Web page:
PW: I want to age into something, someone, of value. An asset to my children. Someone that can help them and help others in their lives. I've had a lot of experiences in my life. Good, bad, ugly. I want to help people. I'm trying. Selfishly, I want to fish more, play better tennis, paddle faster, kiteboard and surf better, and pedal my steel into a healthy, long life. This motivates me. 

SW: When people ask you where you are from – what do you say?

PW:  I say I'm from Bend, Oregon. I've lived here longer than any place in my life, so this is it.

SW: Would you race your bike if you had to do it all over again?

PW: I look back and think "I can't believe I did that." It's like falling in love. You don't have any control. You can't do a sport like that if you're not truly in love with it. Even if you secretly hate it, it ends up like a dysfunctional, abusive relationship. So yeah, I probably would do it all over again, in another lifetime. Cycling is a beautiful sport. It's such a worthwhile endeavor, whether you race or not. Racing can teach you things that are so far outside the 'box', but they can be applied to everyday life. It's wild. Just going on a tour or long ride, you learn about yourself - things you probably couldn't know had you not attempted them. 

SW: Describe a perfect day for Paul Willerton..

PW: It would be in the Fall. I'd load up my Surly and a trailer with a cooler, my raft, tent, rods and waders. I'd park at the mouth of the Deschutes river, where it meets the Columbia. I'd ride miles upriver on the dirt trail, only accessible by bike or hiking. There, I'd set camp, raft, ride and fish for the super bright, wild steelhead that come in from the ocean. Every one of them is different, and they are all amazing.

SW: Someone like yourself would be a perfect ambassador for the renaissance of US cycling  would you consider this if approached by the right agency?

PW: Watching the feud that surrounds cycling today, it's infuriating to me. Could I approach it in a way that would ultimately help create a better environment for the riders? I would like to consider myself a diplomatic person who can see this with 360 degree vision. We got into this mess by enabling parties that were simply self-serving. People in power wanted to make their money and let someone else ask - and act on - the hard questions. The world asks "How did cycling go so many years with this under it's nose?" We know how that happened. Am I a person who can help make it better? Yes. Would the sport trust me to do it? My answer to #16 above is what holds people back from putting me in that position. Could you picture Pat McQuaid, Hein Verbruggen or Steve Johnson doing that? Guys in those jobs are expected to drop ass in either an office or a bar and get it done. "It" being a foundation of enforced rules, clean sport, a good calendar and a place where corporations invest in teams and events around the world. We trusted them and we were delivered a house of cards. An old school, omerta enforcing environment that enriched a handful of people in power and left the sport emaciated. The new generation does not want that. Are they mature enough to stand up and say "We won't tolerate it"? I am a dual citizen of Switzerland, so spending time there would not be a problem.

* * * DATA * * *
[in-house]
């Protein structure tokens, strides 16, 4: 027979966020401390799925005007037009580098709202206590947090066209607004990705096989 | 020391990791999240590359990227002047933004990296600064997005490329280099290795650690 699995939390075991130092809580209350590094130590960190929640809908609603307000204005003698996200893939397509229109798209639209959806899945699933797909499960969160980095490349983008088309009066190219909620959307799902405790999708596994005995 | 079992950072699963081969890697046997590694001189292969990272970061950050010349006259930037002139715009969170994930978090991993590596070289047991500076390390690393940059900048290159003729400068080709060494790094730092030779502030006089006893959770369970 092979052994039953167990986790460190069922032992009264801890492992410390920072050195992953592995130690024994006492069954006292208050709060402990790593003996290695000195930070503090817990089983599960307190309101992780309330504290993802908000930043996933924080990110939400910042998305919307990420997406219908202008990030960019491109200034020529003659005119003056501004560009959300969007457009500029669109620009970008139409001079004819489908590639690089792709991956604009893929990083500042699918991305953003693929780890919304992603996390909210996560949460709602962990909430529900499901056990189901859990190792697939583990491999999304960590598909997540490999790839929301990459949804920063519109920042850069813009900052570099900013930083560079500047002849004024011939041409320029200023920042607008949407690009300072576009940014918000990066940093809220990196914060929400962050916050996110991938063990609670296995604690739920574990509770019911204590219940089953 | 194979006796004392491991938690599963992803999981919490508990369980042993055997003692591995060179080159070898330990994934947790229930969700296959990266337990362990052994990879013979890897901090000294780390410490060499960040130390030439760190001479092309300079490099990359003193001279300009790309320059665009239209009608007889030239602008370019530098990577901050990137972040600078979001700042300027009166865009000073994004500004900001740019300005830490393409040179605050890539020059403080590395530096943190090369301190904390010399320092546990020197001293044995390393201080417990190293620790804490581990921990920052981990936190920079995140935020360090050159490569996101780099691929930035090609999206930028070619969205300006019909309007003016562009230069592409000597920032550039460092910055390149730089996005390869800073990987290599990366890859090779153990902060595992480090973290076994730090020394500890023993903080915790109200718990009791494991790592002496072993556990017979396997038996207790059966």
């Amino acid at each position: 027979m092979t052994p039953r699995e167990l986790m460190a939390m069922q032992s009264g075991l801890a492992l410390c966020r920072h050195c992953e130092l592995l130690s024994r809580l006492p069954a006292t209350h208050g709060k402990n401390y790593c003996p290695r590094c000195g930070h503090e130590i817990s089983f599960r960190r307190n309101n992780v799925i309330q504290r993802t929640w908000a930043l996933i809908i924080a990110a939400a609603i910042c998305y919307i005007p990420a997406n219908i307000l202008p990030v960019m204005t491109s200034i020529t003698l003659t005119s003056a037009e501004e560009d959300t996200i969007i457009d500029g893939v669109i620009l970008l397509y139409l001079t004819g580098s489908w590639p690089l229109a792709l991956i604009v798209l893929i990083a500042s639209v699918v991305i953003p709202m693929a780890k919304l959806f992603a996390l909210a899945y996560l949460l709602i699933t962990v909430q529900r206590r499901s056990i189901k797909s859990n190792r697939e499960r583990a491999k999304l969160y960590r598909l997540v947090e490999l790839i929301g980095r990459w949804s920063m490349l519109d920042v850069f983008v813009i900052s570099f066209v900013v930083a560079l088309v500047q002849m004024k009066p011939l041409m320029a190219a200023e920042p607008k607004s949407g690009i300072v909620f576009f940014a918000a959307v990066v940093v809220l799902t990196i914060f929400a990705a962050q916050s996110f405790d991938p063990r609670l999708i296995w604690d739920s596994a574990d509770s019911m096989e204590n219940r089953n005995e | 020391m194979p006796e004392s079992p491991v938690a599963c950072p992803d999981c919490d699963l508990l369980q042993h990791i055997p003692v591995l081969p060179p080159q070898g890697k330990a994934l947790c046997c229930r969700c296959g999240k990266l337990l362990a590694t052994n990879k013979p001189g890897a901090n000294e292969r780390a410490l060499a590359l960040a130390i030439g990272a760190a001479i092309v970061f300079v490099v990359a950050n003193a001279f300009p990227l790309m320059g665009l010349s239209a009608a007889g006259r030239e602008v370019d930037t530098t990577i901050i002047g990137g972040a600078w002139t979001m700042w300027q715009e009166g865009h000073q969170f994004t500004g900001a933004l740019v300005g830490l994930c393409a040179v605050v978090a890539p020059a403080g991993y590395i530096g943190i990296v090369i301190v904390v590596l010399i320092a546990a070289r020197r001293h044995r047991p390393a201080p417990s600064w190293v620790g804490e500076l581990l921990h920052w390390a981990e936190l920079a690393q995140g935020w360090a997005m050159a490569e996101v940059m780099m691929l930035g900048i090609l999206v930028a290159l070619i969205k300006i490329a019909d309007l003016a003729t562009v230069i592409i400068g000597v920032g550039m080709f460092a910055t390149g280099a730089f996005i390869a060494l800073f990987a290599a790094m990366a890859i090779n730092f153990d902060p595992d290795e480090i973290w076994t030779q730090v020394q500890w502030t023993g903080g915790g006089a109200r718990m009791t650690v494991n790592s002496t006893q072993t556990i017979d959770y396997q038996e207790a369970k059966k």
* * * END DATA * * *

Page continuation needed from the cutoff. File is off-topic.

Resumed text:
For the record:
I think everyone would agree that Paul is the guy that could help right the ship at the UCI. He paid his dues in the trenches and its high time we replace those knuckleheads who can be found in the rear with the gear.

Next time you need some classy wool or the greatest gloves on planet Earth
go here first...

click here:



  1. Paul, I rode with Luc Leblanc at a sportive in France in 2008. He's still plenty fast and reps Cannondale or Pinerello in his region of France (at least he was then). I gotta say though, I never thought he nor Kim Anderson were clean. Anderson had what 5-6 positives? He only missed getting a lifetime ban on a technicality. Hope all is well. Richard

  2. I seem to remember a write up of the USPRO championships one year where PW got chased down prior to the finale owing to other teams' political tactics? Would be an interesting story to hear again.

    1. That is a good point Anonymous..I wonder how much $ was involved behind the scenes at the 93' USPRO when certain folks stopped chasing ultimately leaving Willerton to fend for himself against the "cycling unethical complex". Just like SF Grand Prix when Hincapie paid 15k to ensure his win (he was afraid of Klasna that day).

  3. I am glad Jaime Stanton read this - because he knows...

  4. great interview!!!!

  5. This comment has been removed by a blog administrator.